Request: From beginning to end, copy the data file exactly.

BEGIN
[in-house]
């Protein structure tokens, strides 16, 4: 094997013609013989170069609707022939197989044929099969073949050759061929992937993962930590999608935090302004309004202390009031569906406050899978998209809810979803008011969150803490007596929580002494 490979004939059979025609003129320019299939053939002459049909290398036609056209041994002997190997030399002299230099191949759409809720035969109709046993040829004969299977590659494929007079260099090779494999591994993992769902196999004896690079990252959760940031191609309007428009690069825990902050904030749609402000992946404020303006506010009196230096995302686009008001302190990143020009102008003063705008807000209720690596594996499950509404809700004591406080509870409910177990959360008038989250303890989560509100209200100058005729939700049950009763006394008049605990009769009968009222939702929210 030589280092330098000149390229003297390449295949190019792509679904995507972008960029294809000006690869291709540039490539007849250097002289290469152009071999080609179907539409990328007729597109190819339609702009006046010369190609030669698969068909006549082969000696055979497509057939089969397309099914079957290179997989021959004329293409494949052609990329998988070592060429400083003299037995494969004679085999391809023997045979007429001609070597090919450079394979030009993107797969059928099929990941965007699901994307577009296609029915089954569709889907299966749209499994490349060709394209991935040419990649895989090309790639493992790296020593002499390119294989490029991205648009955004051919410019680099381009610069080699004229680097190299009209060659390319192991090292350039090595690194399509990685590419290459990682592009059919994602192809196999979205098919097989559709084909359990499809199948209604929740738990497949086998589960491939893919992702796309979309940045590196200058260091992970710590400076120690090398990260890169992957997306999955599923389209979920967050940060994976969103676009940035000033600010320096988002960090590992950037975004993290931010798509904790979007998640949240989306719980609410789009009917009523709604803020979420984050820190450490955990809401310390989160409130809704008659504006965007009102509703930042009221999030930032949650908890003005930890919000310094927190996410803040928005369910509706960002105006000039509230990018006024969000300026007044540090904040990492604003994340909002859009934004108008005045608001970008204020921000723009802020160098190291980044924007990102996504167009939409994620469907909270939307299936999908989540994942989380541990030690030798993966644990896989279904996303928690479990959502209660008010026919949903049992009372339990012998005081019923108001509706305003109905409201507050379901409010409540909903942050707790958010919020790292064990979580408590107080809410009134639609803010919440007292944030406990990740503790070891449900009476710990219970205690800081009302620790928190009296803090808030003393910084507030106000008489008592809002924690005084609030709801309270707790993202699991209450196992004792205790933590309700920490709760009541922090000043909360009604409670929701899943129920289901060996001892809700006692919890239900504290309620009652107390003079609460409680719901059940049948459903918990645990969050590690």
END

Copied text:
[in-house]
């Protein structure tokens, strides 16, 4: 094997013609013989170069609707022939197989044929099969073949050759061929992937993962930590999608935090302004309004202390009031569906406050899978998209809810979803008011969150803490007596929580002494 490979004939059979025609003129320019299939053939002459049909290398036609056209041994002997190997030399002299230099191949759409809720035969109709046993040829004969299977590659494929007079260099090779494999591994993992769902196999004896690079990252959760940031191609309007428009690069825990902050904030749609402000992946404020303006506010009196230096995302686009008001302190990143020009102008003063705008807000209720690596594996499950509404809700004591406080509870409910177990959360008038989250303890989560509100209200100058005729939700049950009763006394008049605990009769009968009222939702929210 030589280092330098000149390229003297390449295949190019792509679904995507972008960029294809000006690869291709540039490539007849250097002289290469152009071999080609179907539409990328007729597109190819339609702009006046010369190609030669698969068909006549082969000696055979497509057939089969397309099914079957290179997989021959004329293409494949052609990329998988070592060429400083003299037995494969004679085999391809023997045979007429001609070597090919450079394979030009993107797969059928099929990941965007699901994307577009296609029915089954569709889907299966749209499994490349060709394209991935040419990649895989090309790639493992790296020593002499390119294989490029991205648009955004051919410019680099381009610069080699004229680097190299009209060659390319192991090292350039090595690194399509990685590419290459990682592009059919994602192809196999979205098919097989559709084909359990499809199948209604929740738990497949086998589960491939893919992702796309979309940045590196200058260091992970710590400076120690090398990260890169992957997306999955599923389209979920967050940060994976969103676009940035000033600010320096988002960090590992950037975004993290931010798509904790979007998640949240989306719980609410789009009917009523709604803020979420984050820190450490955990809401310390989160409130809704008659504006965007009102509703930042009221999030930032949650908890003005930890919000310094927190996410803040928005369910509706960002105006000039509230990018006024969000300026007044540090904040990492604003994340909002859009934004108008005045608001970008204020921000723009802020160098190291980044924007990102996504167009939409994620469907909270939307299936999908989540994942989380541990030690030798993966644990896989279904996303928690479990959502209660008010026919949903049992009372339990012998005081019923108001509706305003109905409201507050379901409010409540909903942050707790958010919020790292064990979580408590107080809410009134639609803010919440007292944030406990990740503790070891449900009476710990219970205690800081009302620790928190009296803090808030003393910084507030106000008489008592809002924690005084609030709801309270707790993202699991209450196992004792205790933590309700920490709760009541922090000043909360009604409670929701899943129920289901060996001892809700006692919890239900504290309620009652107390003079609460409680719901059940049948459903918990645990969050590690």